GABAA receptors play a crucial role in the actions of general anesthetics. The recently published crystal structure of the general anesthetic propofol bound to Gloeobacter violaceus ligand-gated ion channel (GLIC), a bacterial homolog of GABAA receptors, provided an opportunity to explore structure-based ligand discovery for pentameric ligand-gated ion channels (pLGICs). We used molecular docking of 153,000 commercially available compounds to identify molecules that interact with the propofol binding site in GLIC. In total, 29 compounds were selected for functional testing on recombinant GLIC, and 16 of these compounds modulated GLIC function. Active compounds were also tested on recombinant GABAA receptors, and point mutations around the presumed binding pocket were introduced into GLIC and GABAA receptors to test for binding specificity. The potency of active compounds was only weakly correlated with properties such as lipophilicity or molecular weight. One compound was found to mimic the actions of propofol on GLIC and GABAA, and to be sensitive to mutations that reduce the action of propofol in both receptors. Mutant receptors also provided insight about the position of the binding sites and the relevance of the receptor’s conformation for anesthetic actions. Overall, the findings support the feasibility of the use of virtual screening to discover allosteric modulators of pLGICs, and suggest that GLIC is a valid model system to identify novel GABAA receptor ligands.
GABAA receptors are targets of many therapeutically important agents. In particular, clinically used general anesthetics including propofol, isoflurane, and midazolam are positive allosteric modulators of most GABAA receptors (Garcia et al., 2010). At clinically relevant concentrations, general anesthetics typically increase receptor sensitivity to GABA and thereby prolong inhibition of postsynaptic neuronal excitability (Garcia et al., 2010). However, the precise sites and mechanisms of action of these drugs have not been defined, in part because of the lack of high-resolution structural data for the GABAA receptors. A recent advance in this area has been the discovery of bacterial pentameric ligand-gated ion channels (pLGICs) that are homologous to GABAA receptors and may serve as valuable models for structure and function of their human homologs (Tasneem et al., 2005). The validity of prokaryotic pLGICs as models for GABAA receptor structure and function has been supported by sequence homology (Tasneem et al., 2005) and subsequent crystal structures of the Erwinia chrysanthemi ligand-gated ion channel (Hilf and Dutzler, 2008) and Gloeobacter violaceus ligand-gated ion channel (GLIC) (Bocquet et al., 2009; Hilf and Dutzler, 2009). These two receptors shared predicted structure properties of pLGICs, including five subunits each containing an extracellular domain and four transmembrane helices (TM1–4) with TM2 facing the ion-conducting pore. Although E. chrysanthemi ligand-gated ion channel and GLIC lack the extensive intracellular loop and characteristic extracellular disulfide bridge of GABAA receptors, sequence alignments of the TM2 domains show over 60% similarity with eukaryotic pLGICs (Thompson et al., 2012). Similar to GABAA receptors, GLIC is modulated by n-alcohols. Indeed, the potency of n-alcohols increases with chain-length up to nine carbons (cutoff) for GLIC, which agrees well with the behaviors observed for GABAA, glycine, and nicotinic acetylcholine (nACh) receptors (Howard et al., 2011). Furthermore, GLIC is modulated by several anesthetics, including propofol (Weng et al., 2010), and was recently cocrystalized with propofol and desflurane bound in a lipophilic intrasubunit cavity in the TM domain (Nury et al., 2011). The conservation of this crystallographic binding site in eukaryotic pLGICs was recently supported by photolabeling studies of the Torpedo marmorata nACh receptor (Jayakar et al., 2013), indicating this site of action may be a general feature of a variety of receptor family members.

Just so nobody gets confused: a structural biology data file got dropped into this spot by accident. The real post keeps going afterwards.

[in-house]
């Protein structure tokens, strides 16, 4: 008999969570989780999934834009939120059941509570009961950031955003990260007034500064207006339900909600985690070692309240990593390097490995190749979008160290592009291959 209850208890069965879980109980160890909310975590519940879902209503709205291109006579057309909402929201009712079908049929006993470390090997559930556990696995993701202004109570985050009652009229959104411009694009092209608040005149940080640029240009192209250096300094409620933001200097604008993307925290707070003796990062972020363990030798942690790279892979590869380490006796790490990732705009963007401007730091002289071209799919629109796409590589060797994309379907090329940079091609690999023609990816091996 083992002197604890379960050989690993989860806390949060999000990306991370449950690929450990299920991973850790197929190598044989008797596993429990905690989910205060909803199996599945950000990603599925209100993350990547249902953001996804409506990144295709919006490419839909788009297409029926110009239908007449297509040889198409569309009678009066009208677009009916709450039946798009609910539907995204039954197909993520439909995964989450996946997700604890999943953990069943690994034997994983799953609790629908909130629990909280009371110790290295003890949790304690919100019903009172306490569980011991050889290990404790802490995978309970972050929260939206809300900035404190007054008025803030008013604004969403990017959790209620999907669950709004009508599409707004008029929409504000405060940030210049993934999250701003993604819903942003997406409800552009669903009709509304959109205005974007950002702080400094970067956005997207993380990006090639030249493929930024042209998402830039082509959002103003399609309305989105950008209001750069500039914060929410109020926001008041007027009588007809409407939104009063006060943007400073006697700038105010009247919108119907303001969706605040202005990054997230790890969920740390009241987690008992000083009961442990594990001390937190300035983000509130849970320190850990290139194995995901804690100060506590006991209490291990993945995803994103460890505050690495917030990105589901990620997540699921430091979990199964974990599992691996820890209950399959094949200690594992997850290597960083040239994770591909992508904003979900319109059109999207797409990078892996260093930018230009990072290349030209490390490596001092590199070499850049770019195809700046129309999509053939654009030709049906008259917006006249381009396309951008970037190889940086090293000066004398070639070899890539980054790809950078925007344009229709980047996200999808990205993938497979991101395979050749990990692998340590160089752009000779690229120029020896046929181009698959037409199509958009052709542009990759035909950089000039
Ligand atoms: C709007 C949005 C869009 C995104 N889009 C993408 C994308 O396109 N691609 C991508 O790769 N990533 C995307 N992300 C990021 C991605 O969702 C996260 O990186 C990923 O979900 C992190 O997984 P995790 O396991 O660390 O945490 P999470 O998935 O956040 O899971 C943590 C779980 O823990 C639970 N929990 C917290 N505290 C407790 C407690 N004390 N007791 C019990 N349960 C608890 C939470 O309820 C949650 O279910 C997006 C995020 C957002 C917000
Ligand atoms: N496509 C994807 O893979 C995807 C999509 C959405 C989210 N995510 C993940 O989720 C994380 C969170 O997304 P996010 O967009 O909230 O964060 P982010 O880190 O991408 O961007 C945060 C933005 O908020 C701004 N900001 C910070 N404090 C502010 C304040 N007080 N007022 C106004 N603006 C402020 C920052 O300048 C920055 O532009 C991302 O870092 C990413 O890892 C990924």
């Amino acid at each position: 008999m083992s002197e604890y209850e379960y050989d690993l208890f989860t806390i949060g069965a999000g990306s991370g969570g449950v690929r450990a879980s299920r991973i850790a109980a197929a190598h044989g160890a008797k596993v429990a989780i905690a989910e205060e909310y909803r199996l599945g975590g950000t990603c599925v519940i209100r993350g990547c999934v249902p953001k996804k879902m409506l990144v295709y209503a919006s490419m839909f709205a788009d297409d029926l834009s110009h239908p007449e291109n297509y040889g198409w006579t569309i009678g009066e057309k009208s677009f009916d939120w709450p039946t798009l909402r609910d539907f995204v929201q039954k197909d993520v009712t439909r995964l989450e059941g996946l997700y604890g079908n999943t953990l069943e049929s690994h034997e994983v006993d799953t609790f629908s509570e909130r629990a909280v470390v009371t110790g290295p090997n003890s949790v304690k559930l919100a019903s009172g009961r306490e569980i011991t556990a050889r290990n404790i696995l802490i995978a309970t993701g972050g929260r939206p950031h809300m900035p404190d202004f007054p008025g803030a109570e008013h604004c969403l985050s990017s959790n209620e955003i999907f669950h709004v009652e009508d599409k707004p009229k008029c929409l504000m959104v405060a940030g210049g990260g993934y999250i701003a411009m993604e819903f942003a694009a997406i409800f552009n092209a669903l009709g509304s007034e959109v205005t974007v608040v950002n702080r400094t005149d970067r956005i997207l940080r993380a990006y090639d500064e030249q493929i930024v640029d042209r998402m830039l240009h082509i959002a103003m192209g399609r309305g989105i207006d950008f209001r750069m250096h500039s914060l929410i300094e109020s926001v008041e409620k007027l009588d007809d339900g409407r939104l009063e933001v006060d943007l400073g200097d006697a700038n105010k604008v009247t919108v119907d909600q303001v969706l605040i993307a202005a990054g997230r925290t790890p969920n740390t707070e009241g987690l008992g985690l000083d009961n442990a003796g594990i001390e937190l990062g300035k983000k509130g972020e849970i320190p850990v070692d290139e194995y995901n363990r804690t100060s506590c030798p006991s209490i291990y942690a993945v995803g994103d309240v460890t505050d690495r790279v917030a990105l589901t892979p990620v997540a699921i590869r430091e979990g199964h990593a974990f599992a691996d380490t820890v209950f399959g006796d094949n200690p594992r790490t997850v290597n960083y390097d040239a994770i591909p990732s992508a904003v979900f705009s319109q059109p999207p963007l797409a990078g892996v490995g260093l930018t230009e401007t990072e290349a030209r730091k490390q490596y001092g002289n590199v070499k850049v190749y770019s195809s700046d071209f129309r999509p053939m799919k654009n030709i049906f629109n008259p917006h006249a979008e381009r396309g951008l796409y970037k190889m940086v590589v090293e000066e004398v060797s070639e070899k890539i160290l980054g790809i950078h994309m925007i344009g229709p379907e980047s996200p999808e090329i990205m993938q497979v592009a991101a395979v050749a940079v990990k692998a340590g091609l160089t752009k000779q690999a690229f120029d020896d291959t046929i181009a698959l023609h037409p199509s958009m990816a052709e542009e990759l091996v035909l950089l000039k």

One limitation of high-throughput drug discovery for pLGICs is that functional screening commonly requires time-consuming electrophysiological recordings from transfected cells. The determination of pLGIC structures opens the possibility to use virtual screening of chemical libraries to identify molecules with the ability to modulate the behavior of these channels via allosteric pockets (Jorgensen, 2009). The high cost and the low hit-rates of functional screening methods have further encouraged use of these cheaper and faster computational alternatives. However, the success of molecular docking has been found to vary widely depending on the target protein and algorithm used (Warren et al., 2006), and these approaches remain to be fully validated for targets such as pLGICs. The recently determined crystal structure of GLIC has been used in docking calculations of six general anesthetics to the protein. AutoDock (http://autodock.scripps.edu) determined several binding sites for the anesthetic agents in the GLIC crystal structure, among them the anesthetic binding site identified through cocrystallography, and the anesthetics’ predicted affinities correlated significantly with their known EC50 values (Liu et al., 2012). Because GLIC is sensitive to several clinically used drugs known to act on GABAA receptors, this raised the possibility that compounds acting at this site might modulate GABAA receptor function in a similar fashion. In this study, we used molecular docking against the propofol binding site in GLIC to screen more than 150,000 small-sized compounds and select a small number of candidates suitable for electrophysiological testing on GLIC expressed in Xenopus laevis oocytes. We asked whether this approach could identify novel modulators of GLIC, and whether any of these compounds would also be effective on GABAA receptors. We also tested the specificity of active compounds through site-directed mutagenesis of GLIC and GABAA receptors. Our results demonstrate that molecular docking screening can be used to discover allosteric modulators of pLGICs and that prokaryotic homologs may be generalized to human members of this receptor family in designing novel pharmaceutic agents.